I love entrepreneurs. The passion for their company, the new and exciting possibilities, their love of their business, the pitching, the scaling, “new company” smell. I love it all. I could not ask for a better job but to work with entrepreneurs across the world and in all different industries to help them tell their story through a compelling and effective pitch deck. It’s the perfect combination of art and science, design and business, right brain and left brain. And, as I’ve worked with entrepreneurs from all walks of life, different ages, different genres, different backgrounds, different skill sets, different personalities… one things is consistent across all of our clients, and I venture to guess all entrepreneurs: they all have a “one thing.”
That “one thing” that they just can’t let go of, that they think is important about their business that really isn’t. They hold on to this “one thing” so tightly, that it’s hard–if not impossible–to pry it from their fingers. And when you get to know a business as intimately as a pitch deck designer needs to get to know a business, you always find it. That “one thing.” It’s caused by founders disease, a scary, possibly confrontational sounding term that has been used with all manner of connotations to refer to when a founder cannot see past something in his/her business. The disease of being the founder, of it being their baby, of their passion for the company, and strong mindedness has blinded them to the fact that this “one thing” is no longer serving them or the company.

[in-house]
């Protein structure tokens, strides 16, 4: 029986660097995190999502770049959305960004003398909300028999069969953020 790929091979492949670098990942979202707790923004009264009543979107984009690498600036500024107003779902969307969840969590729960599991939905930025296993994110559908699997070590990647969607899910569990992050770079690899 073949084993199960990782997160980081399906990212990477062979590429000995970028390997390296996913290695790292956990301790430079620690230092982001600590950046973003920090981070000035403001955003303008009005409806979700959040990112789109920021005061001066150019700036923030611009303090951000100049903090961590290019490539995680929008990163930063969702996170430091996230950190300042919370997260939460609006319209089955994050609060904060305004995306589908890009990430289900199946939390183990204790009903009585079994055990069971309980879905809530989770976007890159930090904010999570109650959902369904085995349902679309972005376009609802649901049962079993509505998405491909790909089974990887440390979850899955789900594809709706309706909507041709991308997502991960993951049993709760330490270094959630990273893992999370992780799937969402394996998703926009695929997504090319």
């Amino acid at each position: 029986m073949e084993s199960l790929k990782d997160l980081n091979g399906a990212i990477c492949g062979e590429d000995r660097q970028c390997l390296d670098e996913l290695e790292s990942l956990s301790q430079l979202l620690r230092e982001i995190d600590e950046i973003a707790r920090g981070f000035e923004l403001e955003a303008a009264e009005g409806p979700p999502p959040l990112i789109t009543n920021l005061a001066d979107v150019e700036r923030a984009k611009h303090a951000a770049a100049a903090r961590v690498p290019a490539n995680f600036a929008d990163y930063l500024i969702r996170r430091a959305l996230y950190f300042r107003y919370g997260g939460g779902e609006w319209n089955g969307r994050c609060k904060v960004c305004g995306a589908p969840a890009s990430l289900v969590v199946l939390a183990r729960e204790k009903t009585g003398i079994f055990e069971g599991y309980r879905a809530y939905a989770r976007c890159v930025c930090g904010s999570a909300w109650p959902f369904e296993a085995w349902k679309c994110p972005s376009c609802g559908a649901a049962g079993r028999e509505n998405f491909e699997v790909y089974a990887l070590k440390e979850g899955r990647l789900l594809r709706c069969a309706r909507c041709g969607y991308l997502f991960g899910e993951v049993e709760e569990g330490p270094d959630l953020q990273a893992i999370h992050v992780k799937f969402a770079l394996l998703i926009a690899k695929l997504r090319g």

Common “One Things” That We’ve Seen
Stuck On a Logo
This is a big one. One of the most common. Especially when the founder was the one who designed the logo several years/months ago. Logos can be a hard thing to get right. They need to be abstract enough that you can use them over and over again in all different formats. They need to convey your company ethos, and give the viewer an idea of what your company does. And, they need to be visually appealing and clear. Sometimes they have your company name and tagline, sometimes they don’t. Sometimes they are monotone, other times they are full of color. What matters most is that they are unique, usable and visually appealing. Usually this requires a logo to be abstract, (think apple’s logo of an apple vs. a picture of an apple, the abstraction of apple’s apple is the right direction to go). When a founder tries to put together a logo themselves without a design background, the logo tends to be a stock image (not a logo) a stock icon (not a logo) and in general look old, outdated, or cobbled together. Essentially less professional. This can be a “one thing” for founders who have a strong attachment to their logo for some reason or another. They cannot see past their own love of the logo and their own knowledge of it’s meaning when customers and investors (the people that matter) don’t get it or aren’t drawn to it in the same way. A bad logo will not only push customers and investors away, but it’s negative effects are pervasive throughout your brand and messaging. Bad logos mean bad website, and leave designers of any marketing collateral or pitch deck stranded. This leaves you with less consistent and cohesive collateral overall. It’s a bad cycle. If you put together your logo, or it is not custom developed, this is definitely you.
Stuck On the Features